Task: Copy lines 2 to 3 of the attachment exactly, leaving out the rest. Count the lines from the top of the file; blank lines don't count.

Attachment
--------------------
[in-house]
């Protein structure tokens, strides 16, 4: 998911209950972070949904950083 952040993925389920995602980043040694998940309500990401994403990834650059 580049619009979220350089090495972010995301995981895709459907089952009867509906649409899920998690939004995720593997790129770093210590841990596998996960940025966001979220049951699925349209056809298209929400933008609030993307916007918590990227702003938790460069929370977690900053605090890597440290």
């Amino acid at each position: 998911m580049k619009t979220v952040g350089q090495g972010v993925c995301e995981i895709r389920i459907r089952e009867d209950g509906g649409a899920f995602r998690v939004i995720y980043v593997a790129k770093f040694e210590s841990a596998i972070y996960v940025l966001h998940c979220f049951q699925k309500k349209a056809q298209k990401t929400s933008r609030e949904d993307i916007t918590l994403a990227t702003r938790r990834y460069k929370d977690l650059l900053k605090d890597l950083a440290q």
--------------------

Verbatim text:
């Protein structure tokens, strides 16, 4: 998911209950972070949904950083 952040993925389920995602980043040694998940309500990401994403990834650059 580049619009979220350089090495972010995301995981895709459907089952009867509906649409899920998690939004995720593997790129770093210590841990596998996960940025966001979220049951699925349209056809298209929400933008609030993307916007918590990227702003938790460069929370977690900053605090890597440290």
């Amino acid at each position: 998911m580049k619009t979220v952040g350089q090495g972010v993925c995301e995981i895709r389920i459907r089952e009867d209950g509906g649409a899920f995602r998690v939004i995720y980043v593997a790129k770093f040694e210590s841990a596998i972070y996960v940025l966001h998940c979220f049951q699925k309500k349209a056809q298209k990401t929400s933008r609030e949904d993307i916007t918590l994403a990227t702003r938790r990834y460069k929370d977690l650059l900053k605090d890597l950083a440290q």